You see it all the time when ordering at a restaurant or a takeaway, the classic discussion of whether to order roti or naan bread. Through popularity, naan bread tends to take the lead as it is commonly customised with different flavours and fillings. That doesn’t make roti any less superior as these round pieces of joy can be rolled with your choice of dish in the centre. It’s a tough call so let’s break it down so that you can decipher which bread will be at the top of your list next time you head for Indian food.

Origins of Roti and Naan

Roti, also commonly known as Chapatti, is a traditional Indian flatbread that originated in India as far back as the 10th Century. Although not much is written about the humble roti, it is believed that the method of cooking was different than it is today. Instead of being fried on a Tawa (a versatile round cooking utensil that is dome shaped so that the outer side can be used for cooking flatbread and the inside as a wok) as it is more commonly today, the tawa was actually placed int he oven and roasted. The roti was also popular for having no flavour as it was commonly created with just wholewheat flour and water. This provided the perfect canvas for it to be eaten with any dish without disturbing the meal’s flavour. In the same way that rice is also incredibly popular, roti also provided the same accompaniment but with a little extra. Roti could be (and still is) used to eat meals with as a utensil as its versatile texture means it can be used for dipping and soaking up left over sauces as well as being used to wrap around a dish for easier consumption.

Naan is commonly thought as a traditional Indian flatbread given its popularity in Indian food and culture. It has come to light however that it is possible that naan actually originated from Persia. There is also evidence of Naan bread being created in India as far back as 187 BC after yeast arrived from Egypt. During the Moghul era (1526-1858) it was common for naan bread to be served as a breakfast food for noble families. It was William Tooke who introduced the Western culture to naan bread in 1799 after his he visited Russia, so It’s clear that recipes for delicious naan bread very quickly spread all across the globe, mostly due to immigration.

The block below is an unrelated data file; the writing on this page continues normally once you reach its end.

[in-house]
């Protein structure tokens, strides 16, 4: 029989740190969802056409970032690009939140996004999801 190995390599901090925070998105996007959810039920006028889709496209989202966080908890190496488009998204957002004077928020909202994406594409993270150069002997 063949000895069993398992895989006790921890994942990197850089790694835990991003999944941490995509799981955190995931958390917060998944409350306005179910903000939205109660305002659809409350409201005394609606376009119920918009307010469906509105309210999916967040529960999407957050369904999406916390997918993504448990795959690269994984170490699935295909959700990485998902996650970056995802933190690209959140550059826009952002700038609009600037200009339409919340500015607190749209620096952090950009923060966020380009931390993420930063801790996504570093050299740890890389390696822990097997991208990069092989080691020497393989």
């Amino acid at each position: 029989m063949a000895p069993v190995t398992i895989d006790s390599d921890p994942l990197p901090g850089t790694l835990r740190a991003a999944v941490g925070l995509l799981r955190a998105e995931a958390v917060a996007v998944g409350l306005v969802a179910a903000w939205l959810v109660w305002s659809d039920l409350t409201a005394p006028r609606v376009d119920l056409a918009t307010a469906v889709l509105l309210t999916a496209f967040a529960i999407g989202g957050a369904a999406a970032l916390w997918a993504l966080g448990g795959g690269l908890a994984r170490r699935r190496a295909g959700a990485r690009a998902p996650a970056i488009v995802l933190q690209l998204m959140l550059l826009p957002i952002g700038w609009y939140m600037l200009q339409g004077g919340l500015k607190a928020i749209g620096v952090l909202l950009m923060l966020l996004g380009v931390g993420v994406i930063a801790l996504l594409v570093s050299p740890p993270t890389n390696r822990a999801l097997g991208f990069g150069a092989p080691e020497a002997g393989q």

What is the difference between Roti and Naan?

Even to a person not familiar with Indian cuisine you can see that naan bread is a lot fluffier and thicker when compared to roti. This is because naan is made using yeast and is also commonly already filled with ingredients such as curds, coconut, meats and various seeds and spices. Where as roti is traditionally flatter, denser and much better for use of placing your meal inside and creating a type ‘burrito’.

Another difference is the way that each bread type is cooked. This plays a large role in the outcome of the breads. Naan bread is traditionally cooked in a Tandoor (an Indian oven that is usually made of clay and can reach searingly hot temperatures!), whereas roti is fried over a tawa.

Different Types

Both roti and naan come in all different types and flavours. Roti can be commonly found in form of chapati or Rumali Roti (Rumali translates into handkerchief and is very thin and folded). Where as naan bread has many alter-egos such as peshwari, garlic, butter and paneer.

Calorie Content

Even compared to the plain naan, roti will normally have a much lower calorie count and more vitamins and minerals than naan. Naan alternately has more calories, fats and cholesterol than roti.


In the end, it’s entirely your choice and neither choice means you can’t have the other next time. If you’re looking for new ways to enjoy Indian food but are watching the calories or after a staple food, then roti is the perfect accompaniment.